WILLIAM W. ZUCK, Petitioner, v. DIANE J. SABATKA-RINE, Warden, and ROBERT P. HOUSTON, Director, Nebraska Department of Correctional Services, Respondents.

CASE NO. 4:10CV3203.United States District Court, D. Nebraska.
June 29, 2011

LAURIE CAMP, District Judge

This matter is before the court on Petitioner’s Motion for Reconsideration (Filing No. 28), Motion to Appoint Counsel (Filing No. 30) and Notice of Appeal (Filing No. 31).

I. Petitioner’s Motion for Reconsideration
On June 14, 2011, Petitioner filed a Motion for Reconsideration along with a brief in support. (Filing No. 28 and 29.) In his Motion and brief, Petitioner asks the court to reconsider its May 23, 2011, Memorandum and Order and Judgment. (Id.; see also
Filing Nos. 26 and 27.) The court has carefully reviewed Petitioner’s Motion and finds no good cause to reconsider its May 23, 2011, Memorandum and Order and Judgment.

II. Petitioner’s Motion to Appoint Counsel
Petitioner has also filed a Motion to Appoint Counsel. (Filing No. 30.) However, “there is neither a constitutional nor statutory right to counsel in habeas proceedings; instead, [appointment of counsel] is committed to the discretion of the trial court.” McCall v. Benson, 114 F.3d 754, 756 (8th Cir.1997), (citations omitted). As a general rule, counsel will not be appointed unless the case is unusually complex, the petitioner’s ability to investigate and articulate the claims is unusually impaired or an evidentiary hearing is

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required. See, e.g., Morris v. Dormire, 217 F.3d 556, 558-59(8th Cir. 2000), cert. denied, 531 U.S. 984 (2000); Hoggard v.Purkett, 29 F.3d 469, 471 (8th Cir. 1994), (citations omitted) see also Rule 8(c) of the Rules Governing Section 2254 Cases inthe United States District Courts, (requiring appointment of counsel if an evidentiary hearing is warranted). Upon review of the pleadings and Petitioner’s Motion, there is no need for the appointment of counsel at this time.

III. Petitioner’s Notice of Appeal
Also pending is Petitioner’s Notice of Appeal. (Filing No. 31.) However, before Petitioner may appeal the dismissal of his Petition for Writ of Habeas Corpus, a “Certificate of Appealability” must issue. Pursuant to the Antiterrorism and Effective Death Penalty Act of 1996 (“AEDPA”), the right to appeal such a dismissal is governed by 28 U.S.C. § 2253(c), which states:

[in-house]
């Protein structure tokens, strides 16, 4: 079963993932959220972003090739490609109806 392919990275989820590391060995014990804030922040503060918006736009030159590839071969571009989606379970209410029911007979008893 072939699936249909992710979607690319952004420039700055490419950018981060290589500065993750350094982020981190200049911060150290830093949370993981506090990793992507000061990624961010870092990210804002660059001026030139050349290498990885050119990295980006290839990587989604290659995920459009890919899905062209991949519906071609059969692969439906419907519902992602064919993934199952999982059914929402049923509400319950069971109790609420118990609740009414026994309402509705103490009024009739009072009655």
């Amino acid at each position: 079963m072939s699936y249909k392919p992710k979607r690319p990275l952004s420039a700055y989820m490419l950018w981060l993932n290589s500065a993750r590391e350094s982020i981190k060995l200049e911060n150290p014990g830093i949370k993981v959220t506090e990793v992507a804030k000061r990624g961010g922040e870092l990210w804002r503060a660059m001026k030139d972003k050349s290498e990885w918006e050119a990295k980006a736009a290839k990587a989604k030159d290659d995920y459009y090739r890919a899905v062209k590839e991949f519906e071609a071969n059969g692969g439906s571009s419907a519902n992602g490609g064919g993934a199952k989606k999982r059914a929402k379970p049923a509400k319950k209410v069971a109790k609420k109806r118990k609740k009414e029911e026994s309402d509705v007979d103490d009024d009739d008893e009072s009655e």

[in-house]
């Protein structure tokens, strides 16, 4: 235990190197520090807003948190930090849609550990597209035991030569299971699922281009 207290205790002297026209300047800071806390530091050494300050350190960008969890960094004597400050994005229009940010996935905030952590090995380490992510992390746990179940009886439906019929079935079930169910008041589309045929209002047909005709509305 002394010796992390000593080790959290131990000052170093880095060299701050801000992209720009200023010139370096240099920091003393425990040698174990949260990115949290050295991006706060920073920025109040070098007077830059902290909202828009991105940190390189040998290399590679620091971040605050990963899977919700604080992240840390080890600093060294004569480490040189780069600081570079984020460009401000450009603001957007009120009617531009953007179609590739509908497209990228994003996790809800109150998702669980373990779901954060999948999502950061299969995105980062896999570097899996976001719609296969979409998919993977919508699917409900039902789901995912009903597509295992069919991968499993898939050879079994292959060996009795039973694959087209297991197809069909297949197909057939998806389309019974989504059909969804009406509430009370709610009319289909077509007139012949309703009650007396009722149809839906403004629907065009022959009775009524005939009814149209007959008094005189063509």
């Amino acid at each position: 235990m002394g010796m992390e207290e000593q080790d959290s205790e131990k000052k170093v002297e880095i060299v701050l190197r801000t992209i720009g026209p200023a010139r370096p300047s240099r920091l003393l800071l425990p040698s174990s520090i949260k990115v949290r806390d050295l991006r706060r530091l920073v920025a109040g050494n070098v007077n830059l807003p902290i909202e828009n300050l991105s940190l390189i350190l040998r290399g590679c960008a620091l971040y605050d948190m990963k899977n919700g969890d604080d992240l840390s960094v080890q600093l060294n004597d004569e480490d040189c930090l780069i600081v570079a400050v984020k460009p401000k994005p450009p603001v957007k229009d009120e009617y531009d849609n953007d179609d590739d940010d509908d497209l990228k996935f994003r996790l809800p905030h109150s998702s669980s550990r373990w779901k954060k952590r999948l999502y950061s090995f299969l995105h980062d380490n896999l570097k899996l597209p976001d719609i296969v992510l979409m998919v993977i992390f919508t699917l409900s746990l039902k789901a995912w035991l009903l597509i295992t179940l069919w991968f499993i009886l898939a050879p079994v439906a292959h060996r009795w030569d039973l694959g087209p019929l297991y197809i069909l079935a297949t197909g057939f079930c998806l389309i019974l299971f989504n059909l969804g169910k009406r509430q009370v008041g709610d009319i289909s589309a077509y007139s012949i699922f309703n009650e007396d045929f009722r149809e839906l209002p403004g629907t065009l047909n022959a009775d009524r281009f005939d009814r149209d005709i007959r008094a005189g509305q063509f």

(c)(1) Unless a circuit justice or judge issues a certificate of appealability, an appeal may not be taken to the court of appeals from —
(A) the final order in a habeas corpus proceeding in which the detention complained of arises out of process issued by a State court;. . . .
(2) A certificate of appealability may issue under paragraph (1) only if the applicant has made a substantial showing of the denial of a constitutional right.
(3) The certificate of appealability under paragraph (1) shall indicate which specific issue or issues satisfy the showing required by paragraph(2).[1]

A certificate of appealability may issue only if the applicant has made a substantial

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showing of the denial of a constitutional right. See28 U.S.C. § 2253(c)(2). Such a showing requires a demonstration “that reasonable jurists could debate whether (or, for that matter, agree that) the petition should have been resolved in a different manner or that the issues presented were adequate to deserve encouragement to proceed further.” Slack v. McDaniel,529 U.S. 473, 484 (2000), (internal quotation marks omitted) (citingBarefoot v. Estelle, 463 U.S. 894 (1983), (defining pre-AEDPA standard for a certificate of probable cause to appeal)).

Petitioner has not filed a motion for a certificate of appealability or a brief in support. (See Docket Sheet.) Thus, this matter cannot proceed on appeal until the question of the certificate of appealability is considered.


1. Petitioner’s Motion for Reconsideration (Filing No. 31) and Motion to Appoint Counsel (Filing No. 30) are denied;
2. Petitioner shall have until July 28, 2011, to file a motion for certificate of appealability and brief in support;
3. In the event that Petitioner fails to file a motion and brief as set forth in this Memorandum and Order, the court will deny the issuance of a certificate of appealability without further notice; and
4. The Clerk of the court is directed to set a pro se case management deadline in this case using the following text: “July 28, 2011, check for COA.”

[*]This opinion may contain hyperlinks to other documents or Web sites. The U.S. District Court for the District of Nebraska does not endorse, recommend, approve, or guarantee any third parties or the services or products they provide on their Web sites. Likewise, the court has no agreements with any of these third parties or their Web sites. The court accepts no responsibility for the availability or functionality of any hyperlink. Thus, the fact that a hyperlink ceases to work or directs the user to some other site does not affect the opinion of the court.

[1] Similarly, Federal Rule of Appellate Procedure 22(b), as amended by the AEDPA, indicates that in an action pursuant to28 U.S.C. § 2254, a notice of appeal triggers the requirement that the district judge who rendered the judgment either issue a certificate of appealability or state the reasons why such a certificate should not issue. See generally Tiedeman v. Benson,122 F.3d 518, 521 (8th Cir. 1997).